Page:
First, you're going to want to go to Piper Make's website:

You should be greeted by this screen. Unless you want to subscribe to get access to more tutorials, you can just click 'Let's Go!' or the 'x' button on the pop-up.

If you see a different pop-up that says the version of your browser is not supported, update it and try again.

Now, you should click on the box under the 'Tools' section labeled 'Setup my Pico' and they will guide you through the setup. You only need to do this the first time you use Piper Make, but you should probably still do it every so often to keep the firmware up to date.

For this part, you'll need to plug your Pi Pico into your computer with a micro-USB cable. Make sure that your cable can handle power and data since many micro-USB cables are power only.

It should show you this screen first. Click next to start setting up your Pico. These are also the same steps you would use to update the firmware on your Pico even if you've set it up previously.

If your Pico is plugged in to your computer, unplug it now and press next.

Now, plug in your Pico, making sure to hold the white BOOTSEL button as you do so. After you've plugged it in, you can release the button.

Your Pico should show up like a USB drive. Mine was called RPI-RP2.

Now, navigate to this directory and open it. I pressed 'open' in the upper right-hand corner, but different operating systems might have a slightly different button (pretty sure it's in the bottom right-hand corner in Windows).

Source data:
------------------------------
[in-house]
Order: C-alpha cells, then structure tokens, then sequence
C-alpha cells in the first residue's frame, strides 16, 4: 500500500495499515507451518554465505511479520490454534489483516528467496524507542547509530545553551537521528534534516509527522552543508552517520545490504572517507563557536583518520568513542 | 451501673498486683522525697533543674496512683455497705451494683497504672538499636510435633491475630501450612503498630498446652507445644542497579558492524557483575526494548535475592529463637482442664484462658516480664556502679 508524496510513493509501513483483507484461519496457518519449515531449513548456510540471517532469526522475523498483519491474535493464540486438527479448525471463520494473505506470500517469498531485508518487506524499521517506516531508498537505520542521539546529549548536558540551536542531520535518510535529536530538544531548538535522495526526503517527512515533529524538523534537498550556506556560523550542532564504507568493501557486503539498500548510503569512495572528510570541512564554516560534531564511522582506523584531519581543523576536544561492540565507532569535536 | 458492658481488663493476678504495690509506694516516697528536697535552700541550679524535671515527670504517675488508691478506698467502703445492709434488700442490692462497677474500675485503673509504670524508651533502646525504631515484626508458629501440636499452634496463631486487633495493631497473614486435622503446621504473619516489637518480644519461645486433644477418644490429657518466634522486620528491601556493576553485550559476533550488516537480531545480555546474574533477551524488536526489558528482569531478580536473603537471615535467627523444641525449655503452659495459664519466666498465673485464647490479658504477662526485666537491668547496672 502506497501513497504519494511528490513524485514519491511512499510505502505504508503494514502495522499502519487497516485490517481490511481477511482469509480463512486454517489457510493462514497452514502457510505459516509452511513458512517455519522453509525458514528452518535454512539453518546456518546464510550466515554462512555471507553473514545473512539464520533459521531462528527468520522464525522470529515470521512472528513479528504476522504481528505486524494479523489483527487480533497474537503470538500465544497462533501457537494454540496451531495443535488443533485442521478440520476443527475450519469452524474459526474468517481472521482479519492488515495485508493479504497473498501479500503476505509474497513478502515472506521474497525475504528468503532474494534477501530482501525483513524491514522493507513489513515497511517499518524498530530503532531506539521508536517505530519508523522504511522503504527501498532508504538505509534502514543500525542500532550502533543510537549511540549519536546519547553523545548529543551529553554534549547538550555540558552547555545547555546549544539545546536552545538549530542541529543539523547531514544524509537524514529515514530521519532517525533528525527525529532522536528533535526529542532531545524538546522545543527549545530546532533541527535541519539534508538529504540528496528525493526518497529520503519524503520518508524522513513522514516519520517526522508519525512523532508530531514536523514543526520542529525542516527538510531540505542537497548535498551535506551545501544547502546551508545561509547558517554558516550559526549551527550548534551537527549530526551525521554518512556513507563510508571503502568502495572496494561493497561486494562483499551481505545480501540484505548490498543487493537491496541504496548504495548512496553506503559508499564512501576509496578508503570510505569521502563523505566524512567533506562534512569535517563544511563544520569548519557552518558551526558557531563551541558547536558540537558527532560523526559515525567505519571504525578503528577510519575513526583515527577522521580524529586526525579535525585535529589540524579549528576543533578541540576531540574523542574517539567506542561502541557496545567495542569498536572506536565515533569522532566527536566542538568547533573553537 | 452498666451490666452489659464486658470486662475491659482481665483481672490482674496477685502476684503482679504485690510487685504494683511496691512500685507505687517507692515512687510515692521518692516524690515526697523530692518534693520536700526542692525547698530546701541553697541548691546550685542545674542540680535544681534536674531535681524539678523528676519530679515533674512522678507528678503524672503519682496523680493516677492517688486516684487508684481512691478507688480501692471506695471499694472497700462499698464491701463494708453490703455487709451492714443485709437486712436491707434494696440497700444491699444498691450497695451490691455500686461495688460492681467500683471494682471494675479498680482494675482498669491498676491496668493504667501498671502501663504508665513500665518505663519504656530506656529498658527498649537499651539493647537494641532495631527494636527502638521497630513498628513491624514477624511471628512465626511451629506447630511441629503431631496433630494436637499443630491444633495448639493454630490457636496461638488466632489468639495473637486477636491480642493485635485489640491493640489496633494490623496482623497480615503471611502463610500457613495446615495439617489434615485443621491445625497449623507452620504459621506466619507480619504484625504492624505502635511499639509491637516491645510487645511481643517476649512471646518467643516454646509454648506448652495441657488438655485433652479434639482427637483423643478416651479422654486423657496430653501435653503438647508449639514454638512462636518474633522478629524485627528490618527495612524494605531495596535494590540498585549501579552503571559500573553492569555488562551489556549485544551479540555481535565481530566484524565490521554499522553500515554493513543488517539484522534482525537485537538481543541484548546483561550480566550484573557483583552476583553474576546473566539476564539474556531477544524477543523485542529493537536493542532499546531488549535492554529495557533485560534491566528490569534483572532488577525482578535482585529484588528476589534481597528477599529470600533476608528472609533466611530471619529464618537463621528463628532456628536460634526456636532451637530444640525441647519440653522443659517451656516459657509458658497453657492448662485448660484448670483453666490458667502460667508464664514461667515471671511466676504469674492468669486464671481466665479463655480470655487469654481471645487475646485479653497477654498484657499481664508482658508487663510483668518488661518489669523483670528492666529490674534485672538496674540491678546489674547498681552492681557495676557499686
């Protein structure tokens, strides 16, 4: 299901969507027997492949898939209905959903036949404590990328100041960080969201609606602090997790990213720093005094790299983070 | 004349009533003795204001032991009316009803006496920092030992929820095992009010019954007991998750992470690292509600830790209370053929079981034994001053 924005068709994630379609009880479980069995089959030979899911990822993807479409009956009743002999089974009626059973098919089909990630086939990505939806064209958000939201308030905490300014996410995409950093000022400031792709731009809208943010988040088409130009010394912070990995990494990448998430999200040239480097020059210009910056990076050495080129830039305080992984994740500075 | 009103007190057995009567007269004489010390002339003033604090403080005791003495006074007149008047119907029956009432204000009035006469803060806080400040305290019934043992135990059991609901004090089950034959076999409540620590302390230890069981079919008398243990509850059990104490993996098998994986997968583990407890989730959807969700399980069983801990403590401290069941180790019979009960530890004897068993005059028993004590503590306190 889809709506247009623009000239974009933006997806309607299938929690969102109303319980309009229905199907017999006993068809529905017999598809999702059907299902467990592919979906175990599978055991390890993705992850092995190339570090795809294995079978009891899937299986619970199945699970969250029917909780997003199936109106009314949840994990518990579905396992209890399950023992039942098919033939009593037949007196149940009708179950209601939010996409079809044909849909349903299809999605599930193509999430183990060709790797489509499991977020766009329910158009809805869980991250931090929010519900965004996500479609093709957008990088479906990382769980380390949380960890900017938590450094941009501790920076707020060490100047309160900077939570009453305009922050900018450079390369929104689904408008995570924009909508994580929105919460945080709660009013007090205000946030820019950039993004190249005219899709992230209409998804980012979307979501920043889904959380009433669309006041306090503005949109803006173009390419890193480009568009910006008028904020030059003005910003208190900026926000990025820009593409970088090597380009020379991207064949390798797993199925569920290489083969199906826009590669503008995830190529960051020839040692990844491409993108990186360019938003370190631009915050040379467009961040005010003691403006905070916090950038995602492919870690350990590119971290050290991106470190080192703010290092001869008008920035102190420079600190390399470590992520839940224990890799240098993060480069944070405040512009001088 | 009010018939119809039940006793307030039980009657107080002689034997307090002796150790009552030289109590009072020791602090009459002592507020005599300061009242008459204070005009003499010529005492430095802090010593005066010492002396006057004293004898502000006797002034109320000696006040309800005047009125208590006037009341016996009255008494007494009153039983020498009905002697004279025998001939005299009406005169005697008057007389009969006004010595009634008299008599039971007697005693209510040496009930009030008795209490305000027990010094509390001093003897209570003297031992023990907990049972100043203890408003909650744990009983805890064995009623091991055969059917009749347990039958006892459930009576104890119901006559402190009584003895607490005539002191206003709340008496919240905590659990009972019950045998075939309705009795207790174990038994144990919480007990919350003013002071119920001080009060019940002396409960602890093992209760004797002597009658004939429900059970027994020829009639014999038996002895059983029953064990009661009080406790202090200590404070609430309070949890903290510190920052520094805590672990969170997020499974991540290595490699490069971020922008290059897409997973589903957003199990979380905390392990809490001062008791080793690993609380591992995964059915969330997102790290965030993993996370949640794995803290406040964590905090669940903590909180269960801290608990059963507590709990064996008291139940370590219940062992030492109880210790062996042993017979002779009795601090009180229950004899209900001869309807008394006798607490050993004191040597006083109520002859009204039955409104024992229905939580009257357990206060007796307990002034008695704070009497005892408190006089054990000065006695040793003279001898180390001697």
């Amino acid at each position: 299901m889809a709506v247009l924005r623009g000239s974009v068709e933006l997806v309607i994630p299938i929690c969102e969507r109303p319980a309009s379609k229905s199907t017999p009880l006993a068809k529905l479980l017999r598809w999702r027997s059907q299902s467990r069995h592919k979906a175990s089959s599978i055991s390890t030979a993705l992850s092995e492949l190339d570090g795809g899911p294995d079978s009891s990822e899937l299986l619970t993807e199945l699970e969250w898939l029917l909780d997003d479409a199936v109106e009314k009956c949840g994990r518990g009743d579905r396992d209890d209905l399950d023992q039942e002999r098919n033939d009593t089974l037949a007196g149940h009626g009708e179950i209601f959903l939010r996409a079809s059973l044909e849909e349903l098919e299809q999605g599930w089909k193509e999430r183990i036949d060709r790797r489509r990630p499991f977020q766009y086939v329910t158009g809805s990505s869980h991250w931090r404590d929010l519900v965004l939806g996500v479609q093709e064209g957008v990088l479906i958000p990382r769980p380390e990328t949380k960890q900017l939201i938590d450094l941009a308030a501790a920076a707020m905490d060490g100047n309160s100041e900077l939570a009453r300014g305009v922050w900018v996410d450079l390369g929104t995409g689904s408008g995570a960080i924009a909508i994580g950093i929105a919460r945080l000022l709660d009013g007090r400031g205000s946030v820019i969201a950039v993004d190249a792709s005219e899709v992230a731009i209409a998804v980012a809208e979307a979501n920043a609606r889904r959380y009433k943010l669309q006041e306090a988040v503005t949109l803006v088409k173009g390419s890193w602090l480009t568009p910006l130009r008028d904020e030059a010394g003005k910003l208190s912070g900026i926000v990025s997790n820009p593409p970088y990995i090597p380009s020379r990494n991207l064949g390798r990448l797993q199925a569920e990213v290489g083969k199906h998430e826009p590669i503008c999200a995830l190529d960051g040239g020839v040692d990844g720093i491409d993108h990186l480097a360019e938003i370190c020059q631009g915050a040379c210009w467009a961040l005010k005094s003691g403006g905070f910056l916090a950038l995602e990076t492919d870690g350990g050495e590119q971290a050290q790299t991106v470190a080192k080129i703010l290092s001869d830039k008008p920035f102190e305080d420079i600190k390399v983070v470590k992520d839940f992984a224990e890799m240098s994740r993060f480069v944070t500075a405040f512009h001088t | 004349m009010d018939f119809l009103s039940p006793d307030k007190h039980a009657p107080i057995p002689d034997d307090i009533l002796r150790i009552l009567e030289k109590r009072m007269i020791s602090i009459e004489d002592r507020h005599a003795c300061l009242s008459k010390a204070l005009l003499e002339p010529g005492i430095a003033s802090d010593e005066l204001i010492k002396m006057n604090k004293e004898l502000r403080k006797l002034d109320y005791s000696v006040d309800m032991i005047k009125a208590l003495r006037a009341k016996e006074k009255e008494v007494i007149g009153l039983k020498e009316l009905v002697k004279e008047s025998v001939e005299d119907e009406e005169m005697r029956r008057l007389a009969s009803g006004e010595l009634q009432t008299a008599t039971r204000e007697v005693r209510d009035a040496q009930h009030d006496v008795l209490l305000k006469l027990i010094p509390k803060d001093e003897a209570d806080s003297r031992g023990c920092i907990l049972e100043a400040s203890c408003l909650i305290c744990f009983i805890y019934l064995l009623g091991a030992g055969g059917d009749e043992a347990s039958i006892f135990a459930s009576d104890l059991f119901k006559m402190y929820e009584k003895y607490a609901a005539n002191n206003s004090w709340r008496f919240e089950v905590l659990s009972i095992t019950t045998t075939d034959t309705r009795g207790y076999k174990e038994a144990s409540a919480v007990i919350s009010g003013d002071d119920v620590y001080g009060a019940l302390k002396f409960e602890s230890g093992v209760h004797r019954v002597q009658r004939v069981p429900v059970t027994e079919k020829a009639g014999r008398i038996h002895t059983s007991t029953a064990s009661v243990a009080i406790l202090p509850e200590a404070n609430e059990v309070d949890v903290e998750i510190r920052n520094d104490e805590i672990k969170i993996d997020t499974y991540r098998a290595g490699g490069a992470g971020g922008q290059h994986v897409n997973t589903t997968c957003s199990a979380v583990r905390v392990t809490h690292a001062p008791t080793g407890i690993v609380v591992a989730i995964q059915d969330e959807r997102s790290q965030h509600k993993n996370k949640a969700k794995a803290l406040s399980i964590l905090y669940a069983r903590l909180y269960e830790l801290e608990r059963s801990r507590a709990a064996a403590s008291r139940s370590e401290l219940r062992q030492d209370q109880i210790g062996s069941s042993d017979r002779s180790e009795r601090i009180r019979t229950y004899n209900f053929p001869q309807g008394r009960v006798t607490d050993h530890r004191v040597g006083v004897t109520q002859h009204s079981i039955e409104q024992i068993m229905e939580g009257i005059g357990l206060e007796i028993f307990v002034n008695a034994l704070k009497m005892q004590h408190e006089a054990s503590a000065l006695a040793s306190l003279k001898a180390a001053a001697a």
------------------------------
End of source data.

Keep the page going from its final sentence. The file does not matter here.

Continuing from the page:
Now Piper Make will load the firmware to your Pico.

Finally, if you see this screen your device is set up and you should be good to go.

Now that you've set your Pico up, it's time to learn how to program it. I'd start off with the 'Getting Started' project since it's pretty easy and shows you around Piper Make and your Raspberry Pi.

Now you should be ready to make your own programs on Piper Make. A good one to start off with is the Blink program if you've got an LED and a resistor on hand.

You can also click on the next section and go through an example I've come up with to use your Pi Pico to send keyboard inputs like a macro pad.

This guide was first published on Apr 22, 2021. It was last updated on Mar 08, 2024.

This page (Setting Up Your Raspberry Pi Pico on Piper Make) was last updated on Mar 08, 2024.

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